The world’s fifth largest country could fit India into its top pocket and still leave space for another few nations to slip in comfortably too.
It’s not the destination for a casual, see-what-happens family holiday but it is one of earth’s greatest adventures, keeps several of the planet’s most spectacular landscapes within its boundaries and will never fail to amaze and stun on a minute-by-minute basis.
Brazil has 20 UNESCO World Heritage sites including the Central Amazon and the Iguaçu National Park.
Direct flights all year round from the UK to Rio de Janeiro and Sao Paulo – flying time between 11 and 15 hours.
The Central Amazon Rainforest in Brazil (Amazonas) is one of the world’s top five eco-tourism destinations.
Brazil has over 8000km of coastline and some of the world’s most iconic beaches from Ipanema and Copacabana in Rio to, lesser known legends like Lopes Mendes on Ilha Grande and Santa Catarina’s Lagoinha do Leste.
Nature and biodiversity
Brazil’s the world’s most bio-diverse country with more than 50,000 plant species and more known species of mammals and fish. The Pantanal is Earth’s largest area of tropical wetland, covering almost 195,000km² and most of it lies in central Brazil’s Mato Grosso do Sul region, now a UNESCO World Heritage site. As the only country with both the Equator and Tropic of Capricorn running through it, Brazil has eight different climate zones and several micro-climates.
Where to go
Rio de Janeiro
The Pantanal, Mato Grosso do Sul Region
Rio de Janeiro
Rio might not be the capital of Brazil any more, but it’s the country’s most visited city and one of the most icon-packed in the Southern Hemisphere with: Christ the Redeemer on Corcovado; Sugar Loaf Mountain; Ipanema and Copacabana beaches; and the annual Mardi Gras Carnival, unrivalled still for scale, glamour, beads and bikinis.
Visit between May and August for temperatures between 22 and 30˚ and cooling breezes to temper the city’s notoriously high humidity. December to March is the humid rainy season with temperatures up to 40˚.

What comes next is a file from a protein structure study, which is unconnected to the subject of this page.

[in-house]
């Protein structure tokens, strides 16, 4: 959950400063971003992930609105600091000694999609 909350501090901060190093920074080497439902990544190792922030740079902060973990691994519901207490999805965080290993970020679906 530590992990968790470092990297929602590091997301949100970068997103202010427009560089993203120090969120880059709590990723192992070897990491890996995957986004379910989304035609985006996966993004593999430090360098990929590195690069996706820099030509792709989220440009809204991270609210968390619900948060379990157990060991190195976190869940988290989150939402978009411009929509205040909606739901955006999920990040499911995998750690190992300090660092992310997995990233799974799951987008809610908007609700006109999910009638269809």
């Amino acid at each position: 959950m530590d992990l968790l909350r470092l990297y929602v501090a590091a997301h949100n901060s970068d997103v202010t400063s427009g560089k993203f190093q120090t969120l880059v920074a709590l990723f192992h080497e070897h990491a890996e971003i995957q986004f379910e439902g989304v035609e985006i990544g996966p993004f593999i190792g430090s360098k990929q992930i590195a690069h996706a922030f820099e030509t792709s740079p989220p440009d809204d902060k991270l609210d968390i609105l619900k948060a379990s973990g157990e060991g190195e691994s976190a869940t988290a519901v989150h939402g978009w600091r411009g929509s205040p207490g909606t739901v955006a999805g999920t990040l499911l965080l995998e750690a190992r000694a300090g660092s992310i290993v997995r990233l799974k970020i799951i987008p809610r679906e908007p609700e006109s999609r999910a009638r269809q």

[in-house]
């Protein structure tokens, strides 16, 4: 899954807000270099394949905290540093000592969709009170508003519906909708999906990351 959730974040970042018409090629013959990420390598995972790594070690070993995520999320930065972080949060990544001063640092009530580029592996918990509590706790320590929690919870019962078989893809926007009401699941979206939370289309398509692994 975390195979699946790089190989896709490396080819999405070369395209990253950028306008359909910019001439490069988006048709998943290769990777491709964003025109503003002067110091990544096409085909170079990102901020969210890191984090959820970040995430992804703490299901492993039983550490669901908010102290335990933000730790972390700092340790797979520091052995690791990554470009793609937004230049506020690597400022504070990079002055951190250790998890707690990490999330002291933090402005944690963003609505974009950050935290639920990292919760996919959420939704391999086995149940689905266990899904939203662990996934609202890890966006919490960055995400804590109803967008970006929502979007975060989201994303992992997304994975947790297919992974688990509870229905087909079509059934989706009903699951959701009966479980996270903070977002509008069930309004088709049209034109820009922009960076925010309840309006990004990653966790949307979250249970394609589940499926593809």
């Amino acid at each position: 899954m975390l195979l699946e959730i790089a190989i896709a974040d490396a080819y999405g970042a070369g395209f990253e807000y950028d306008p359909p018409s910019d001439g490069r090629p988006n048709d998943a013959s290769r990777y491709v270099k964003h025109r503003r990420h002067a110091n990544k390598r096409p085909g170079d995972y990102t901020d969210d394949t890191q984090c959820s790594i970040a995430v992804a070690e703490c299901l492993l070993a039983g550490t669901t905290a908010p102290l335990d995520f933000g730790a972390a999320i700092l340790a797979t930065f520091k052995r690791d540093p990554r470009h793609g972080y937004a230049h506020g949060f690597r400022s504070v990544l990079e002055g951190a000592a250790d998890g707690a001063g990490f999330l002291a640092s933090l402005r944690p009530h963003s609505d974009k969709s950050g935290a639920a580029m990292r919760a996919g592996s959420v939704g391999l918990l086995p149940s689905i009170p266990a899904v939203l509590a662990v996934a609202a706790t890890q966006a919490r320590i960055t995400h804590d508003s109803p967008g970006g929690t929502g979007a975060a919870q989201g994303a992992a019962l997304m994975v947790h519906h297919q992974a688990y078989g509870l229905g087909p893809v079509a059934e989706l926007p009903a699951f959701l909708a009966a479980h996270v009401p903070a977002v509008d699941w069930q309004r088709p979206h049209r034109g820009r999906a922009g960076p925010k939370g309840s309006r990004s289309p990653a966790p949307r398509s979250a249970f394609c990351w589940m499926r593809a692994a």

The area around legendary Copacabana and Leme beaches is best for family-friendly three and four-star family hotels with views of the ocean and Sugar Loaf Mountain.
Take the 20 minute train journey to the foot of Christ the Redeemer. The 38m high Art Deco statue and view of Guanabara Bay make an awe-inspiring duo.
Arraial do Cabo is two hours east of Rio for white sand beaches, fewer crowds and world-class diving.
Don’t miss: the cable car up Sugar Loaf Mountain; Mureta da Urca district for sunsets over Guanabara Bay; art galleries and museums in the restored Docklands’ quarter; Aqua Rio, the largest aquarium in South America; Marapendi Lagoon cruises; rio4fun themed city tours.
The north east region of Brazil has the country’s most temperate climate and thousands of kilometres of tropical beaches.
Visit the regional capital of Salvador for: a Mardi Gras Carnival second only to Rio’s; beaches round Todos os Santos Bay; tropical island hopping; Capoeira fight-dancing performance; traditional Afro-Brazilian culture.
Porto Seguro, south of Salvador, is best for beaches, colonial history and also gateway to the UNESCO World Heritage Costa do Descobrimento.
Chapada Diamantina National Park in the heart of Bahia is one of Brazil’s leading walking and hiking destinations.
Amazonas in the far north west of Brazil is the country’s largest state and has South America’s biggest portion of Amazon Rainforest. It’s a major eco-tourism destination and almost all activities are centred around historic Manaus.
Manaus, sometimes known as, ‘Paris of the tropics’, is the capital of Amazonas and the largest city in the region. It was founded in 1499 but most of the extravagantly grand architecture only dates back to the late 19th century’s rubber boom: the outrageously opulent Amazonas Theatre’s a great example.
The easiest base for exploring the rainforest and river with kids, Manaus has excellent hotels and resorts, a wide range of cruise companies and guided tours.
Don’t miss: Moon Beach on the banks of the Rio Negro; 9000ha Lake Janauari Ecological Park; 19th century Manaus Port; Ponta Negra Beach; Anavilhanas National Park.
The Pantanal, Mato Grosso do Sul Region
The Pantanal is one of the world’s great wilderness landscapes, the largest wetlands on earth and it’s almost all in the south west of Brazil, right on the Paraguayan border. The area’s second only to Amazonas as an eco-destination and the best way to adventure here as a family is on an eco-cruise or as guests of an eco-resort specialising in local area tours and experiences.